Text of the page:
Part 1, 2, 3, 4

George Mason University law professor Todd Zywicki says there's a simple reason so many people go bankrupt today. "People just don't feel as badly about filing bankruptcy as they did in the past, and as a result it's become more socially acceptable and more people have filed bankruptcy."

Zywicki says there used to be a social stigma attached to bankruptcy and he wants to bring it back.

He was a proponent of the new bankruptcy law in 2005, a law meant to put more money in the hands of creditors and crack down on deadbeats. "We don't want to live in a society with a million and a half bankruptcy filings a year and a substantial amount of bankruptcy fraud and abuse," he says.

How much abuse? No one is really sure. One reason is what some call abuse others consider using the law to one's advantage. Many judges say scam artists probably account for a fraction of bankruptcy filers, no more than 2 to 4 percent. Zywicki favors an FBI estimate of 10 percent. Whatever the actual number, Zywicki believes the new bankruptcy law is all about restoring individual responsibility.

"When we borrow money we make a promise," says Zywicki. "And I believe that we should live up to our promises to the extent we can. If we can't for reasons beyond our control then a just, charitable society lets us up and gives us a second chance. But if it's just a matter of convenience, if it's just a matter of trying to live beyond our means, then I take a very different view of that."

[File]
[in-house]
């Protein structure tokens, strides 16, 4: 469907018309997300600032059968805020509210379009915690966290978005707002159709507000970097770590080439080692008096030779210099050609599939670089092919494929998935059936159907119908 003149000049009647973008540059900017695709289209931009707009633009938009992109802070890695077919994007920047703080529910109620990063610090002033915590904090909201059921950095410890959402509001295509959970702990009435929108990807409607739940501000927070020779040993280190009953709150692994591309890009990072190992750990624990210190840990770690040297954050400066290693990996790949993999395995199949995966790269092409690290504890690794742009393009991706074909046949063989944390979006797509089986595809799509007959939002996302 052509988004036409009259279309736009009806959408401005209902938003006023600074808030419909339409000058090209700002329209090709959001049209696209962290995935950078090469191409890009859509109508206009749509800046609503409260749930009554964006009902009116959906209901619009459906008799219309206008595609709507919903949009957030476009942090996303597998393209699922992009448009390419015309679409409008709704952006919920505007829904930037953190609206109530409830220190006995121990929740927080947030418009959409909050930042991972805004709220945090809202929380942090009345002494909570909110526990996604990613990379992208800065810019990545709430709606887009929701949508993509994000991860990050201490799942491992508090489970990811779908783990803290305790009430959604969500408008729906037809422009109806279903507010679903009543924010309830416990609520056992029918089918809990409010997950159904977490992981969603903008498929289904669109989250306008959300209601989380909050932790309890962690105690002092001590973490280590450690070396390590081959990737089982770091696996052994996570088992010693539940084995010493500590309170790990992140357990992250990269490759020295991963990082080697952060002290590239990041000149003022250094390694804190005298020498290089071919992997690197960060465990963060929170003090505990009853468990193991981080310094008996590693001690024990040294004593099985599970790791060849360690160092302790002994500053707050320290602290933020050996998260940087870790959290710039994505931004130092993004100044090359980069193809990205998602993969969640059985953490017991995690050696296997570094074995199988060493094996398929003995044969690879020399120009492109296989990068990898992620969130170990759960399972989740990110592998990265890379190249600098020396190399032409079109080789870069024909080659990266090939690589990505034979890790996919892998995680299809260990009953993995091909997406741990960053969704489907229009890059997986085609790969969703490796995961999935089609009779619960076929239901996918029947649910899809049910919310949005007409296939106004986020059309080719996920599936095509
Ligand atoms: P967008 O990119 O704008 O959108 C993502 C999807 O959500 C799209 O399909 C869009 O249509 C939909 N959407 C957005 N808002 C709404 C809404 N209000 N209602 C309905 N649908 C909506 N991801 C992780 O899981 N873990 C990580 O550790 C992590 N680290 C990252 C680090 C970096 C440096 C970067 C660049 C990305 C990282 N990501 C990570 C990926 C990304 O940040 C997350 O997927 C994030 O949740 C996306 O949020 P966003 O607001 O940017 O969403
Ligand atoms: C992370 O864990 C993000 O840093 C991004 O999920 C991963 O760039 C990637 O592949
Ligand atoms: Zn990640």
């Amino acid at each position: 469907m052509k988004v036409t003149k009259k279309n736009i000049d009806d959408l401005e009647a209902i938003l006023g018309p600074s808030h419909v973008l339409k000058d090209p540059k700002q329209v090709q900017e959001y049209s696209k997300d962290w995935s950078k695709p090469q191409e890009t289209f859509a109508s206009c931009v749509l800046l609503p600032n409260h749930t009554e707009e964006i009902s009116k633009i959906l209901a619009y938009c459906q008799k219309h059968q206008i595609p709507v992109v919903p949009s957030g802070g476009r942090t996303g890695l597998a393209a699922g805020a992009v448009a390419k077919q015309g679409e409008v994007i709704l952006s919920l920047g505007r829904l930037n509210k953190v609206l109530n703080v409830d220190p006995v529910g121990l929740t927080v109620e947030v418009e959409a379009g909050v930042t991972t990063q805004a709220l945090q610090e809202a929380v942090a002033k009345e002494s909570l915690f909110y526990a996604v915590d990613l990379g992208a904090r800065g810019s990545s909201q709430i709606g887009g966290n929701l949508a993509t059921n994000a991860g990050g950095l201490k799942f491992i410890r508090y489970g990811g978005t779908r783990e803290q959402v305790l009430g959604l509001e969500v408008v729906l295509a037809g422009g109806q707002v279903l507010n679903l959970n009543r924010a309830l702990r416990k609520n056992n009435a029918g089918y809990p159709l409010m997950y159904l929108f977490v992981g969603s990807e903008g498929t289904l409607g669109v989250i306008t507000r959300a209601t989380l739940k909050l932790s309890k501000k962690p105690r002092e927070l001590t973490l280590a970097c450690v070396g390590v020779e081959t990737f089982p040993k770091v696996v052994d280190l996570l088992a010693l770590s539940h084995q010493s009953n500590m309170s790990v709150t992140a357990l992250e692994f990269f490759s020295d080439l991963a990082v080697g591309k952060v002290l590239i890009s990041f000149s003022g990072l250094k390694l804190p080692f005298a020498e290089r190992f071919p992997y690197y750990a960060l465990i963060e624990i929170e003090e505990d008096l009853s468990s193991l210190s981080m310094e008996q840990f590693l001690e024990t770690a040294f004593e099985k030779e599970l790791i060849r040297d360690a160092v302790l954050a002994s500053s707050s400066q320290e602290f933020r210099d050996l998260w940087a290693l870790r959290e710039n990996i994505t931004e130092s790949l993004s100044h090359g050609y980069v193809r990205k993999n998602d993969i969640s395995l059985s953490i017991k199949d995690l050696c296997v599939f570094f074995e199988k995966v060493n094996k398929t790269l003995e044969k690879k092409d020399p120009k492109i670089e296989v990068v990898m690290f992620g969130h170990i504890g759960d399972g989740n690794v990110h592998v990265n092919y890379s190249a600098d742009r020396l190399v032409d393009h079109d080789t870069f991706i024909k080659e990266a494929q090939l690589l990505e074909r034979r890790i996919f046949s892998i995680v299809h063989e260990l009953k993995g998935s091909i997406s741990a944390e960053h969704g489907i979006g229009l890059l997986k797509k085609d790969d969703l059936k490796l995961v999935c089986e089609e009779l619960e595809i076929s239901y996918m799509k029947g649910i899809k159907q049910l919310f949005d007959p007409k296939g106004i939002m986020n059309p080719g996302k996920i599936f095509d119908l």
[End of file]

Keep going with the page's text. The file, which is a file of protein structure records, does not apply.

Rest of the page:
Harvard law professor Elizabeth Warren was a leading voice against the 2005 Act.

"I really wish that we could say that the people who are filing for bankruptcy today are doing it because they just don't care, because it's an easy, cheap way to get rid of debt," says Warren. "[But] it is deeply humiliating in America to declare yourself a loser in the great financial game."

Americans routinely carry a lot of debt. Total household debt climbed by 26 percent in the 2000s after adjusting for inflation, according to the Federal Reserve's 2004 Survey of Consumer Finances. The survey notes that a seventh of households have debt payments that eat up more than 40 percent of their income, a worrisome sign. Bankruptcies are concentrated among households in the lower half of the income spectrum, households earning under $45,000 a year. The typical person filing for bankruptcy is a blue collar worker with a high school education, according to Thomas A. Garrett and Lesli S. Ott, economists at the Federal Reserve Bank of St. Louis.

Continue to part 2

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